Calpurnia Virginia Tate, or Callie Vee if you want to shorten it, is an eleven-year-old girl in rural Texas in 1899. One small problem? She dreams of becoming a scientist instead of a housewife. You can imagine how well *ahem*
Wavering between three and four stars. I liked this a lot; it was very funny in spots, and I enjoyed the setting and everyone in the family. (Monica mentioned that she couldn't keep the brothers straight until well into the book; one of the funniest moments is when the grandfather says "Which one is he?" about one of his grandsons--obviously he had the same problem.) It was maybe a bit longer than it should have been, but that didn't really bother me.

I did feel like it was occasionally insensiti
Aug 13, 2009 rated it it was amazing
Shelves: own
it's the summer of 1899. the sun is burning hot like a ball spouting fire, even the insects are desperately trying to get to a droplet of water by marching through the smallest cracks in the tate house. amidst all the chaos is 11-year old callie vee tate. the only girl out of seven children. the title says it all. this is her story.

callie is as witty, entertaining, caring, understandably self-conscious, vulnerable as she can be determined and blunt to the point of being insolent.
when being expl
Mar 30, 2011 rated it it was amazing
Recommends it for: Christina, and everyone else
The Evolution of Calpurnia Tate is such a little gem of perfection. Calpurnia--or rather, Callie Vee--lives in Texas at the turn of the 20th century, as the only girl among six brothers. While other girls are learning how to sew, cook, mend, and excel in other domestic arts, Callie would rather read Dickens and spend time with her hobby scientist grandfather.

I love this book to death. I love everything about it--the cover (classy indeed), the title (how perfect!), the writing (I wouldn't know i
May 19, 2010 rated it it was ok
I was disappointed with this book. I felt like the author kept introducing characters and plot lines and then only developing them halfway. That was frustrating.

Also, I found myself irritated slightly with the the way the author portrayed the whole notion of growing up, and becoming a woman, and what it meant in those days. Calpurnia yearns to be a scientist, go to the university and do things that matter in a time when women just got married and had families. Well, I think that Calpurnia's goal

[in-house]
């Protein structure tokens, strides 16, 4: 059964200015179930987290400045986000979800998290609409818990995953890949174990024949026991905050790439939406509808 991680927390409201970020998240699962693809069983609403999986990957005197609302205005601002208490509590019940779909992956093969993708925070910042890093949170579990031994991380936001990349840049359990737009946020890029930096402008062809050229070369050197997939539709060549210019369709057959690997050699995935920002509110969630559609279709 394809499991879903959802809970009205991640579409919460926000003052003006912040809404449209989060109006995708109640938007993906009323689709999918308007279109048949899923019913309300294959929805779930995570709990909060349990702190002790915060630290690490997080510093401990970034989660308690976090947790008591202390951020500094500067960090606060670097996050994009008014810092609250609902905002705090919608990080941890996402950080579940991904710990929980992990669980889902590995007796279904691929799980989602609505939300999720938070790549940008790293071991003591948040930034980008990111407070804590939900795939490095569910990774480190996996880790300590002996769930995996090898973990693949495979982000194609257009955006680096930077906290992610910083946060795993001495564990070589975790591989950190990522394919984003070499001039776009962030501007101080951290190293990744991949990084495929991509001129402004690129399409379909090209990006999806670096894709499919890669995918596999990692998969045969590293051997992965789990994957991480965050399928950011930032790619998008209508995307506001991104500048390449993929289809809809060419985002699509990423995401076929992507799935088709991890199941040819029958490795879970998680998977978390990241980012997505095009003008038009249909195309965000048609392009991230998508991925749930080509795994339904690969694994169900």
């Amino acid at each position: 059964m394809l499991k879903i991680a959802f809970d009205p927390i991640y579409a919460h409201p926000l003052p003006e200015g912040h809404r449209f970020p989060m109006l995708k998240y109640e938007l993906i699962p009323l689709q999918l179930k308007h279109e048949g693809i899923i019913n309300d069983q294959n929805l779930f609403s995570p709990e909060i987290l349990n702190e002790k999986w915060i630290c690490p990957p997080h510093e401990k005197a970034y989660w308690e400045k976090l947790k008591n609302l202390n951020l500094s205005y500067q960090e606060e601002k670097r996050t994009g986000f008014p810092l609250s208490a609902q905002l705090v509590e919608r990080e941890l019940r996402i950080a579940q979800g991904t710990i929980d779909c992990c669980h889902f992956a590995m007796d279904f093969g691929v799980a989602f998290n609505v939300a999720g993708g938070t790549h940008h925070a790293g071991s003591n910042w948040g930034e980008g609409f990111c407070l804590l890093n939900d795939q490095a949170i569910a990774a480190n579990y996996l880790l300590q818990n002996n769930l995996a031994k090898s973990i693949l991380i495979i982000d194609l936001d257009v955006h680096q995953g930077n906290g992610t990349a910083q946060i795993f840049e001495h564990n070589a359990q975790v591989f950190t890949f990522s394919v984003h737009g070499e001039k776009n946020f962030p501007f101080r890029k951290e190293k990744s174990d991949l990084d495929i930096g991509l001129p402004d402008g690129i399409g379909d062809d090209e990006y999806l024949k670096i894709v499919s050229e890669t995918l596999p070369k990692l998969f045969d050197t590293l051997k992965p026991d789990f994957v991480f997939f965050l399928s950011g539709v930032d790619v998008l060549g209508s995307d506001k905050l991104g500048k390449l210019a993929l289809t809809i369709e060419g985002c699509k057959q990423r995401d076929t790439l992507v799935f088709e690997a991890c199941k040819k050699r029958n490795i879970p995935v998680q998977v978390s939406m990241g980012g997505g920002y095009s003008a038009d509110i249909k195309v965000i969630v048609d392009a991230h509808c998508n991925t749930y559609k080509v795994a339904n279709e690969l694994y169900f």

Kristen Jorgensen
May 06, 2009 rated it it was amazing
The Evolution of Calpurnia Tate is a charming book about a girl from a well to do family in the middle of Texas during the turn of the century. For her first novel Jacqueline Kelly did a fine job of creating lovable and enduring characters. Calpurnia is witty, creative, and extremely bright. She craves knowledge and begins to form a relationship with her naturalist grandfather. Together they look through microscopes, distill pecans, and discuss Darwin along with Newton and other scientific maste ...more
Liz Janet
I do not know if I have said this before, but I do not like books based in the U.S. before the 20th century, or many other countries for that matter. And yet, this book seemed to surprise me, no matter how much I was expecting to hate it.

This historical young-adult novel follows Calpurnia, as she grows up in Texas in the summer of 1899. This was a very restricted time period for ladies, as basic human rights were practically non-existent for them. The interesting part, this self-discovery novel
Karen ⊰✿
Mar 14, 2017 rated it it was amazing
Shelves: uno_2017, favourites
In Texas, 1899, Calpurnia Tate is 12 when she discovers she has a passion for the world around her - evolution, insects, animals, and plants. She finds a kindred spirit in her grandfather and they both start experiments and recording different species they find around them.
Overlaying this gorgeous tale of a girl and her grandfather is the time period and location where the telephone has just been installed in town (and to be a telephone operator is the height of a glamorous job!), Charles Darwin
Aug 07, 2010 rated it really liked it
Every now & then I read a work of historical fiction. This is a very enjoyable & interesting book about a young girl coming of age in a time when the telephone & motor car were just coming onto the scene. The author wove in these & other developments in an interesting way. I was astounded to learn that Calpurnia needed a written letter from her mother to check out a book on evolution from the local library! The character development was really well done. I especially appreciated the evolving rel ...more